Turkey’s ‘state-oriented’ parties upholding nationalism – Professor Gökhan Bacık

Turkey has maintained a steady brand of nationalism since the founding of the republic, despite what appears to be an image of an old and new Turkey, Gökhan Bacık, political science professor at Palacký University in the Czech Republic told an Ahval podcast.

The country has always adhered to “different brands of nationalism,” Bacık told Ahval editor-in-chief Yavuz Baydar, while “failing” to form a legal concept of citizenship, which remains ideologically shackled to Turkish ethno-nationalism.Bacık described how different political groups are trying to impose their concept of nationalism on the country, naming the far-right Nationalist Movement Party (MHP), the ruling Islamist Justice and Development Party (AKP), the secularist Republican People’s Party (CHP) and the centre-right nationalist Good Party (İYİP).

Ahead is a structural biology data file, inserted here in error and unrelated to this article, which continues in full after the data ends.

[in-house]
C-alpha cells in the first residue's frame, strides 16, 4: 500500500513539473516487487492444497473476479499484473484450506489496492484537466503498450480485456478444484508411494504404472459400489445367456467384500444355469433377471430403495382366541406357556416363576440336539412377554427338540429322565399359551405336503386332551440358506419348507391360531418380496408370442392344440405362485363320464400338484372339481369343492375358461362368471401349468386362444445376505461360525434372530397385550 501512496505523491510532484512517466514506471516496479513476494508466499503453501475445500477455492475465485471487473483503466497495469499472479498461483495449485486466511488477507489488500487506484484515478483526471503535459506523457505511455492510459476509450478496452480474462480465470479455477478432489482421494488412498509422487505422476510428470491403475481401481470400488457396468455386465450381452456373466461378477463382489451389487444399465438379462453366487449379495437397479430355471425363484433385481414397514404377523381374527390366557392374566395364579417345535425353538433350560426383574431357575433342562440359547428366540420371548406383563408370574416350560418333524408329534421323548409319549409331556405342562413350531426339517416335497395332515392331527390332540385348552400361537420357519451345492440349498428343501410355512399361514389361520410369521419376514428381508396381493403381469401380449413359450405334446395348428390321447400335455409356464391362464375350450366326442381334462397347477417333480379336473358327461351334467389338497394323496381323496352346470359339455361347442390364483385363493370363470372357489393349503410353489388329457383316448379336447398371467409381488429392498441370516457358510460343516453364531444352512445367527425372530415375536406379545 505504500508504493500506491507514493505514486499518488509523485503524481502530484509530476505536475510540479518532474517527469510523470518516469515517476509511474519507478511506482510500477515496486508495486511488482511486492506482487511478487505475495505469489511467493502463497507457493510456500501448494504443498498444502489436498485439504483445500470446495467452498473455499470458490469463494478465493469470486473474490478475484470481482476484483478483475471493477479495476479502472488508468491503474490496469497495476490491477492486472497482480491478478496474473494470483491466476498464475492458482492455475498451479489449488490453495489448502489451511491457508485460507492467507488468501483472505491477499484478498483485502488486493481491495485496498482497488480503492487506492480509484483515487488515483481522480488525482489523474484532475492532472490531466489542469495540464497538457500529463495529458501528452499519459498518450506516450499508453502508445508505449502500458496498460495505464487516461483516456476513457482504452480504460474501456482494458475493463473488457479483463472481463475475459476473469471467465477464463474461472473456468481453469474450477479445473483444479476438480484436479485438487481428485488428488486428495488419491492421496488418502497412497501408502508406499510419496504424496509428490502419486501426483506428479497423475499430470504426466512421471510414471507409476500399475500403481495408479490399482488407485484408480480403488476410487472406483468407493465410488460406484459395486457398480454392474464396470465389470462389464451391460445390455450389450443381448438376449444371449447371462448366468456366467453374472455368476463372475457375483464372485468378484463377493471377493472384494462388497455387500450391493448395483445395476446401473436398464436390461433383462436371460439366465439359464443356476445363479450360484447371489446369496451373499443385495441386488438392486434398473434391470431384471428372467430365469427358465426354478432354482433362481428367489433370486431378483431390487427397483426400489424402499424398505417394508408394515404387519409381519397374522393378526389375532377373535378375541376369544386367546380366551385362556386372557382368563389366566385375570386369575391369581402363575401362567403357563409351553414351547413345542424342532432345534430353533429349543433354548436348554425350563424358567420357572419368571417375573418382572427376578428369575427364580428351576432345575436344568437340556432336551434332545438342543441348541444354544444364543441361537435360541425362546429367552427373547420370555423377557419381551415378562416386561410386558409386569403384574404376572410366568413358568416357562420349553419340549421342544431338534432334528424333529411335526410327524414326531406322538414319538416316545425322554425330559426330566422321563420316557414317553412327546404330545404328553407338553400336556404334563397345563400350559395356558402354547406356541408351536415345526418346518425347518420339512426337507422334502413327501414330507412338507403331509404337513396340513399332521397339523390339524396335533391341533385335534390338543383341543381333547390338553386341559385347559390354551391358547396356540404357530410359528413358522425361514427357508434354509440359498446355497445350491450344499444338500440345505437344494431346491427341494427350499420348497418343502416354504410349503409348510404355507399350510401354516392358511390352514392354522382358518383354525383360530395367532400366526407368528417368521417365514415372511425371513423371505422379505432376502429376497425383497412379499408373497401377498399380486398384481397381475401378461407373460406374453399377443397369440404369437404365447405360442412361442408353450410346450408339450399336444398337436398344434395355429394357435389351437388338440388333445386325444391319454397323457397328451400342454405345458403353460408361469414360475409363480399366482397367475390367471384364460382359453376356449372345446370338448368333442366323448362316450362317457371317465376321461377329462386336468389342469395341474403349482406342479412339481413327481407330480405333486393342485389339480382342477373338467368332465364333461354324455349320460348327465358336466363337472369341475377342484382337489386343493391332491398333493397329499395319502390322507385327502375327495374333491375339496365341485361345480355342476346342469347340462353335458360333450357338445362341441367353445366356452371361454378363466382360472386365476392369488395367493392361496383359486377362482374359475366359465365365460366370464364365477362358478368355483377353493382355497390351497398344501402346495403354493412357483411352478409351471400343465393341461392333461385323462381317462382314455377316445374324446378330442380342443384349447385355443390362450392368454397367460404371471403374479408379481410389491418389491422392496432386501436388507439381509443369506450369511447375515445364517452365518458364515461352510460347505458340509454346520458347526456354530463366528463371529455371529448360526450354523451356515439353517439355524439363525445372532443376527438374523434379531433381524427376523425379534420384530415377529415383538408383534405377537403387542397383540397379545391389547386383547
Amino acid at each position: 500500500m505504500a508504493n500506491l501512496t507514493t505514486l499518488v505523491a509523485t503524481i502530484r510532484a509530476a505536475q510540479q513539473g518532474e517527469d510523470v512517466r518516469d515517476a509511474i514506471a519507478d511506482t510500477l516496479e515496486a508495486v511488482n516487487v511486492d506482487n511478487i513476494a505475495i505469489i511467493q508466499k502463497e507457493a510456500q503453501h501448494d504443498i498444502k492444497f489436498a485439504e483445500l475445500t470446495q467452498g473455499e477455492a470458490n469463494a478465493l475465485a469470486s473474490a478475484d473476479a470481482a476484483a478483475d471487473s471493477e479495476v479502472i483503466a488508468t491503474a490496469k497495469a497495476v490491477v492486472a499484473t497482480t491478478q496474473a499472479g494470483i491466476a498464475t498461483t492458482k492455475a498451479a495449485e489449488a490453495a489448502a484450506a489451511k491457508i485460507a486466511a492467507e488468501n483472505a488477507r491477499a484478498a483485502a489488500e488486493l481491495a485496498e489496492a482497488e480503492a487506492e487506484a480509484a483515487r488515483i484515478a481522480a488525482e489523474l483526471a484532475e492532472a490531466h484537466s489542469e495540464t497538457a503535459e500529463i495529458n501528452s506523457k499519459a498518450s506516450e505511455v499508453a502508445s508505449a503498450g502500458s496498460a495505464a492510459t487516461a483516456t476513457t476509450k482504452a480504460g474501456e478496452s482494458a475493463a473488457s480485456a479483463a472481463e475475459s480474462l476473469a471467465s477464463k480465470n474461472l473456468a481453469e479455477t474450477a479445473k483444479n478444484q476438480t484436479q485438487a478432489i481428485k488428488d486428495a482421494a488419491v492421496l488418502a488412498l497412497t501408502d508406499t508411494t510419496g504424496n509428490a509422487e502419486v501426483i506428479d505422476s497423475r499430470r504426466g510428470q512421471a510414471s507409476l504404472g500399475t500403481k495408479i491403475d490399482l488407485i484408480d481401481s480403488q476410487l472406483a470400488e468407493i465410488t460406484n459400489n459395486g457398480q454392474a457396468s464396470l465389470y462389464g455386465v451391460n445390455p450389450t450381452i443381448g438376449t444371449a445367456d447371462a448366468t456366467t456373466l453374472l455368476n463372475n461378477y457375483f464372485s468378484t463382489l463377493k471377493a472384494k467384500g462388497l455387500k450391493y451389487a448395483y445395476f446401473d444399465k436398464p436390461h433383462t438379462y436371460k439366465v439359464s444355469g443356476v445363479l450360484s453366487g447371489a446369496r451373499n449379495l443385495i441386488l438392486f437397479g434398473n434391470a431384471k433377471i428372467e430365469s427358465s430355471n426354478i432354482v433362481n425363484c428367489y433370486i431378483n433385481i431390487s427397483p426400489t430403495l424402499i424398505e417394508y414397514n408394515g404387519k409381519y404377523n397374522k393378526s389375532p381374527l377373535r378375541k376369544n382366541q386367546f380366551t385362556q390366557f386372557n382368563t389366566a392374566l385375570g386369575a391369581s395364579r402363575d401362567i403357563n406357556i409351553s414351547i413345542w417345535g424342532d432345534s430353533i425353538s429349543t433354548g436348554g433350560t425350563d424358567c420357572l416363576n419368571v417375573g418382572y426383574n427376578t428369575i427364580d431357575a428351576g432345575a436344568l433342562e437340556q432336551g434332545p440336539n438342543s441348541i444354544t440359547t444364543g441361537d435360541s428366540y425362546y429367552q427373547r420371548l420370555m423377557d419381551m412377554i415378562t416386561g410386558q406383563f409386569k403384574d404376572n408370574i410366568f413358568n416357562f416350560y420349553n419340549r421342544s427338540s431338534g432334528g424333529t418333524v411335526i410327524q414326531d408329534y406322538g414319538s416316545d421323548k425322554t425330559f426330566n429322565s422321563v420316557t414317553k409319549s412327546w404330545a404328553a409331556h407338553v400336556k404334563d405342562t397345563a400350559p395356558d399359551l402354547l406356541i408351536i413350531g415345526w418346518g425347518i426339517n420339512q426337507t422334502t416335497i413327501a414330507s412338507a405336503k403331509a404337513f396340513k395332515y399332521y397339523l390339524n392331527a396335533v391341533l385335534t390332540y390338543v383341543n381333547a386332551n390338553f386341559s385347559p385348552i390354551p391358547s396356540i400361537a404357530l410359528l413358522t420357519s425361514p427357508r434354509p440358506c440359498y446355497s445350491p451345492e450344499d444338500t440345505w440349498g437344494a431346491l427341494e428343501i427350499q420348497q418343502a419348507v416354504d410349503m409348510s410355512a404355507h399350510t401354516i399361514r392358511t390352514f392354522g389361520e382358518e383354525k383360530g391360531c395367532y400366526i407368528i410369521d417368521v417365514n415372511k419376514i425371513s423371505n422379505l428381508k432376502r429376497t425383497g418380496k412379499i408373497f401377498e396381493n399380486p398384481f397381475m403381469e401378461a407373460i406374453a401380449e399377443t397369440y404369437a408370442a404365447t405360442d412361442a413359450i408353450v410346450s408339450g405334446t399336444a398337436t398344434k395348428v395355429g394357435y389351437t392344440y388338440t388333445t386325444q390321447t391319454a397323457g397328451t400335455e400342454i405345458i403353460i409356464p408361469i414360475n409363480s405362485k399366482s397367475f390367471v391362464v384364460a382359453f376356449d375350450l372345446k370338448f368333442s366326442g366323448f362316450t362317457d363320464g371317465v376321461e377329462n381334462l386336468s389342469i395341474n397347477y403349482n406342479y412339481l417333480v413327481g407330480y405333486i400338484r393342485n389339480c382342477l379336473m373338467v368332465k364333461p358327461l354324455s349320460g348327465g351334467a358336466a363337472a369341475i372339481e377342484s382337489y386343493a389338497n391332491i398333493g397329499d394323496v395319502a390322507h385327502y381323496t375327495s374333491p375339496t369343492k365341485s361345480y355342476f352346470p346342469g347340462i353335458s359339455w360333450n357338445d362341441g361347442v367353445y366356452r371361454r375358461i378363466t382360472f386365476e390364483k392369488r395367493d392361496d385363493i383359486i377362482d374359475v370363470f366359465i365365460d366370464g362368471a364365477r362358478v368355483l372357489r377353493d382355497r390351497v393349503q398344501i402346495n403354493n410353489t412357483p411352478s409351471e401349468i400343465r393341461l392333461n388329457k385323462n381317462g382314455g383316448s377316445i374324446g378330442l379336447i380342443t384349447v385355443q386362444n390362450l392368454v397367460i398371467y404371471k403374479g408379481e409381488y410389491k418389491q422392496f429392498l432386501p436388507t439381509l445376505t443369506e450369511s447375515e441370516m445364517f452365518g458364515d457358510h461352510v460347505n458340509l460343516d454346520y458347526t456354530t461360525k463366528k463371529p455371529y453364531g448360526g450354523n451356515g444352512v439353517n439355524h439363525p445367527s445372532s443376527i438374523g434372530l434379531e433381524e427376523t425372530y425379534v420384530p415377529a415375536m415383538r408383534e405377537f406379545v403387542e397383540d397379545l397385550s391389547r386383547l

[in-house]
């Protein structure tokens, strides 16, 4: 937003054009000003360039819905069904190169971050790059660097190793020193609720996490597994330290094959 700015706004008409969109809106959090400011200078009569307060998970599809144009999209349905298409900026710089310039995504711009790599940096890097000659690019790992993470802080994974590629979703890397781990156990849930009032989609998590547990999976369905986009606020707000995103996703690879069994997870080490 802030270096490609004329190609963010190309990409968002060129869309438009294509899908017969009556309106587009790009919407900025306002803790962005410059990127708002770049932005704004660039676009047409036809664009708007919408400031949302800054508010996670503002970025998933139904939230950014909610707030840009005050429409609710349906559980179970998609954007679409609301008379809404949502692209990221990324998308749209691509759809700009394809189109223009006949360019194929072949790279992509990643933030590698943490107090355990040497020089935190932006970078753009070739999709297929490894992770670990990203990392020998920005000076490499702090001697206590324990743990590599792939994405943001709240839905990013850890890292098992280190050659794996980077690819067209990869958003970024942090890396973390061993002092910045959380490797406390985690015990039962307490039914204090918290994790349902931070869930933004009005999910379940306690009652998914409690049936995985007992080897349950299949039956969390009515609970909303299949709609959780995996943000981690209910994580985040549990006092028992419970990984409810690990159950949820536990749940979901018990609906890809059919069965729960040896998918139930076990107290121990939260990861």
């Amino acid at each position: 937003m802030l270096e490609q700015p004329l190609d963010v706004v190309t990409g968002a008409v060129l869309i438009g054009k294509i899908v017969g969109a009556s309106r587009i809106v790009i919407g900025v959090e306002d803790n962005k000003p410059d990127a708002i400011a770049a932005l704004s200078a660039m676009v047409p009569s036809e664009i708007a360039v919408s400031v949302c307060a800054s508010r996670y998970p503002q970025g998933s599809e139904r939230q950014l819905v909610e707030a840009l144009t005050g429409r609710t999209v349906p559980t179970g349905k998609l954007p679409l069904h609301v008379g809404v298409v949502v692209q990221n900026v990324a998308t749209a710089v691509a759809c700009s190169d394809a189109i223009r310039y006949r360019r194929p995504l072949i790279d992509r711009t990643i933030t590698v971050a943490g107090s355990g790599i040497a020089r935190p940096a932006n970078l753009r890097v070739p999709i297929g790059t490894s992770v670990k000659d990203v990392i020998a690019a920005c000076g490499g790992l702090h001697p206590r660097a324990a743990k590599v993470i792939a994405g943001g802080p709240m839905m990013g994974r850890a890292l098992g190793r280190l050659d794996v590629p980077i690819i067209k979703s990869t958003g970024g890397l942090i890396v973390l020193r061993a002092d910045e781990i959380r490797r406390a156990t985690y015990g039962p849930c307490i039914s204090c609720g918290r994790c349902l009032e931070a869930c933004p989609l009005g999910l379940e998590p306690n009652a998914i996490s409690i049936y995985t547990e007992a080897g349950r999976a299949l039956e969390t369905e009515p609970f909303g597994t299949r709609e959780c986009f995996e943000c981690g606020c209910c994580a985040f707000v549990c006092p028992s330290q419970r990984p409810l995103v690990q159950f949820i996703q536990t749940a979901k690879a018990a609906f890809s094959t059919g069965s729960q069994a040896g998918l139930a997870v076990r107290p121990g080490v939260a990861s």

The similarity of all these parties are their “state-orientation,” Bacık said, saying all of these parties remained on the same page regarding issues including the deployment of troops to Iraq.

Moreover, these parties are also united in their belief of Turkish history being  “flawless,’’ Bacık said.

Turkey’s main political groups see “Turkish Islam,’’ as the best form of the religion, as compared to Persian or Arab Islam in particular, Bacık said, adding however that “what exactly is meant by Turkish Islam is not really known.’’

The ruling alliance of the AKP and MHP are the dominant nationalist forces in power, which are unlikely to leave each other any time soon, Bacık said